George Frayne, Musician Known as ‘Commander Cody,’ Dies

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Commander Cody and His Lost Planet Airmen, circa 1971 (sitting, l. to r.): Andy Stein, Billy C. Farlow; (standing, l. to r.): Bill Kirchen, Lance Dickerson, Bruce Barlow, John Tichy, Bobby Black, George “Commander Cody” Frayne

George Frayne, who led the country-rock band Commander Cody and His Lost Planet Airmen, died September 26, 2021, at age 77. The announcement of his passing was posted on his Facebook page by his wife, Sue Casanova. The cause of death, at the couple’s Saratoga Springs, N.Y. home, was esophageal cancer.

The eight-piece band, with Frayne on keyboards and as one of their many vocalists, was formed in 1967, and brilliantly fused country, rockabilly, western swing, R&B and vintage rock ’n’ roll.

The news of his death arrived three days after another post from his wife asked, “Can you send George some brilliantly good energy and love right now?”

The announcement of his death was written in the form of a poem:

Early this morning
As I lay my head upon his shoulder
George’s soul took to flight
I am heartbroken and weary
And I know you are too
Thank you so much for all the love you gave
And the stories you shared
We are working on 2 big gatherings
On both the east and west coast
(The Island and the Bay Area)
To celebrate the Old Commander’s phenomenal life
And to benefit musicians in need.

The band’s name was inspired by 1950s film serials featuring the character Commando Kody and from a feature version of an earlier serial, King of the Rocket Men, released under the title Lost Planet Airmen.

The Cody band’s classic lineup, whose members came from such far-flung locales as Alabama, California, Connecticut, Michigan, West Virginia, Idaho and New York, also featured Billy C. Farlow (harmonica, vocals), John Tichy (guitar, vocals), Bill Kirchen (guitar, vocals), Andy Stein (saxophone, fiddle), “Buffalo” Bruce Barlow (bass guitar), Lance Dickerson (drums), and Steve “The West Virginia Creeper” Davis, followed by Bobby Black (pedal steel guitar).

They toured non-stop to a legion of dedicated fans and recorded seven studio albums, preferring a no-frills, back-to-basics approach. Their 1971 debut, Lost in the Ozone, released by the Paramount label, included their sole Top 40 hit, a cover of “Hot Rod Lincoln.”

Related: Our Album Rewind of Lost in the Ozone

None of their studio albums, released in a six-year period, made it to the upper reaches of the sales charts. Though they had developed a strong fan following, particularly in the New York and San Francisco areas, the Cody band broke up in 1977. Since the breakup, the individual members continued touring in smaller groups, sitting in with each other from time to time, and doing occasional band reunion performances.

Frayne was born on July 19, 1944, in Boise, Idaho, and earned a B.S. in Architectural Design and an M.F.A. in Sculpture and Painting from the Univ. of Michigan. He retained his stage name for a solo recording and touring career. Frayne was also known for his paintings of automobiles.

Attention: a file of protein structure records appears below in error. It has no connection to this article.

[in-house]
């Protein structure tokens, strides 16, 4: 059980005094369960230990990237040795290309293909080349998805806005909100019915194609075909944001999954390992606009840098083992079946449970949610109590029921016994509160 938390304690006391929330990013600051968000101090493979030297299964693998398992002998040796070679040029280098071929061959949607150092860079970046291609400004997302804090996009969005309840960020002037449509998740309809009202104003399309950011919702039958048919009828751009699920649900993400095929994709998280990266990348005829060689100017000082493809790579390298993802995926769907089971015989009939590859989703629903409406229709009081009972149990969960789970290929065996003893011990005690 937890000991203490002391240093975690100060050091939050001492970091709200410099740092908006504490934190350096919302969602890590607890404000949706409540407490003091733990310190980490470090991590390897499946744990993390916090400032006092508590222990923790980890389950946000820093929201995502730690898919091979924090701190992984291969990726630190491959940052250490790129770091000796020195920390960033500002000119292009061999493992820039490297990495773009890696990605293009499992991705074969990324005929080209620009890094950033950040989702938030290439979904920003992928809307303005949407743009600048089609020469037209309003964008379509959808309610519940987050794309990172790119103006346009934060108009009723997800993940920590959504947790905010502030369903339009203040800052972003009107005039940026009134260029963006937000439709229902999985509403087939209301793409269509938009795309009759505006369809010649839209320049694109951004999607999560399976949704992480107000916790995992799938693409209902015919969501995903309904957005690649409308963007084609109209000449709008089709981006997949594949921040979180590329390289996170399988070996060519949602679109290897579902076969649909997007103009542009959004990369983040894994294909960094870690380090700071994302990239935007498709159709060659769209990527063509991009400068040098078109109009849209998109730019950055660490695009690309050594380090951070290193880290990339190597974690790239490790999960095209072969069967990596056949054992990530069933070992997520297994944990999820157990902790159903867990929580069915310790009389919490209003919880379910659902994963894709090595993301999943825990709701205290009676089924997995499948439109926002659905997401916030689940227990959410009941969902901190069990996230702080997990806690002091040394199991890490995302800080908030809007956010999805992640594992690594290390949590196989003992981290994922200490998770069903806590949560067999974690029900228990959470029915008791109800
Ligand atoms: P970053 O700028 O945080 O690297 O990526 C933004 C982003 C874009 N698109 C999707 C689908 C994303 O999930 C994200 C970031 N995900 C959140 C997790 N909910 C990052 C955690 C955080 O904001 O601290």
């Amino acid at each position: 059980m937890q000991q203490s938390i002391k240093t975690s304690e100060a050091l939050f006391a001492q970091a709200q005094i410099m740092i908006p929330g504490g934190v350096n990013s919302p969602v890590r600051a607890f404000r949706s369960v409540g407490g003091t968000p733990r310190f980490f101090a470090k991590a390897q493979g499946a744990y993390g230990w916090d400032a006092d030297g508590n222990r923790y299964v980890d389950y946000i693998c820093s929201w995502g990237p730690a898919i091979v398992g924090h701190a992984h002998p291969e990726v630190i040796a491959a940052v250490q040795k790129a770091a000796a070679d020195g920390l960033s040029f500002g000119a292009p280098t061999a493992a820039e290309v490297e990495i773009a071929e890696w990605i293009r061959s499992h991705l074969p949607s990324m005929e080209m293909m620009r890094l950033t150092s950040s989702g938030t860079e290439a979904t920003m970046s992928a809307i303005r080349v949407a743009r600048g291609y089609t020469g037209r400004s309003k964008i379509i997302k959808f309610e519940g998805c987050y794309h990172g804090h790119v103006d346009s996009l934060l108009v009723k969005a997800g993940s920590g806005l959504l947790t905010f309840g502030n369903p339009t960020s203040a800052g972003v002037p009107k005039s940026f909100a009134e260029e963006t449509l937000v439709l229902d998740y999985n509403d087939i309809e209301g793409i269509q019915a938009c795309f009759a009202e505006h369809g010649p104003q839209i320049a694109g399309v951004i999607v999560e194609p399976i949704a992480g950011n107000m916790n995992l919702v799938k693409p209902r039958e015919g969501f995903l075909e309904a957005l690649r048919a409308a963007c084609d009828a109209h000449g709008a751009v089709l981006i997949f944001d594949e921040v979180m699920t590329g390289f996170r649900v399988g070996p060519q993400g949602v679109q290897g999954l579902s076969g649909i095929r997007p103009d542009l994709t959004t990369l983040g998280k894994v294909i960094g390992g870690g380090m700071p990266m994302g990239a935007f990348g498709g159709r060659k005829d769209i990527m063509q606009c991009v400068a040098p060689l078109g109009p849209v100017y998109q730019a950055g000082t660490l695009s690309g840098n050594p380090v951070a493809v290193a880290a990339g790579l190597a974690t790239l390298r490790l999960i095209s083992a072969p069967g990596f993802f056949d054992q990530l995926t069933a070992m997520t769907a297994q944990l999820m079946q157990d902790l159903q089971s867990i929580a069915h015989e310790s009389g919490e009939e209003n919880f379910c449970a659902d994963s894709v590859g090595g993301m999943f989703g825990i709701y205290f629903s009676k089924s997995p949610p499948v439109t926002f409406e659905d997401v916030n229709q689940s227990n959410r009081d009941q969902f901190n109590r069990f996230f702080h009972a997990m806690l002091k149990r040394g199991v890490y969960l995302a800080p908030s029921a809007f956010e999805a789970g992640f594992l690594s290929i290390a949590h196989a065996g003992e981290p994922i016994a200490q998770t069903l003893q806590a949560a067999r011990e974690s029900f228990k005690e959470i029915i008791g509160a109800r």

For an exhibit of his work at the Saratoga Automobile Museum he wrote, “I have always loved cars… I have been in more car wrecks than Evel Knievel and have had more than 40 auto­mo­biles. I have painted cars my entire life and have made sculp­tures from chrome bumpers and auto­mo­tive parts. I’ve been per­fect­ing my auto­mo­tive por­traits and abstract details of cars for over 50 years, I guess you could call me a chrome addict and I’m proud of it!”

Listen to “Beat Me Daddy Eight to the Bar,” recorded live

Related: Musicians we’ve lost in 2021

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  1. mickey
    #1 mickey 27 September, 2021, 08:27

    Dang! The old Commander was always one of the anchors of our music collection back in the 70s. When we were all lost in the ozone. You will be missed.

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  2. beatseeker
    #2 beatseeker 27 September, 2021, 09:11

    goodbye, commander.. see you in the ozone…

    Reply this comment
  3. Infrareddy
    #3 Infrareddy 27 September, 2021, 11:55

    My eyes are moist as I write this……..CC and his LPA, I saw him in Lawrence, Kansas and have never had so much fun at a concert in my life. I feel like I’m down to seeds and stems again………..

    Reply this comment
  4. Coolpop
    #4 Coolpop 27 September, 2021, 12:12

    His piano was exquisitely fun! We will never forget him or his great band!

    Reply this comment
  5. Bubba
    #5 Bubba 27 September, 2021, 17:33

    Damn! I have never had a band affect me so much as CC&HLPA. What an entertaining group! Their album, “Live at the Armadillo World Headquarters” was a true classic.

    Reply this comment
  6. Sherrill
    #6 Sherrill 28 September, 2021, 14:22

    Saw the Commander in Jasper, Ab long after the original band had broken up. An amazing performanced rocked by the Commander! You will be missed George.

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  7. BUZZ
    #7 BUZZ 28 September, 2021, 17:46

    R.I.P. Commander….saw you perform at least a dozen times….always a great show. Your show in Central Park, NYC was especially memorable. As was the time you put your head through a low ceiling doing your signature leap off the piano bench.

    Reply this comment
  8. Penne
    #8 Penne 29 September, 2021, 18:26

    RIP commander last time we saw you was on the legendary blues cruise and you were great. Always have loved your music ❤️

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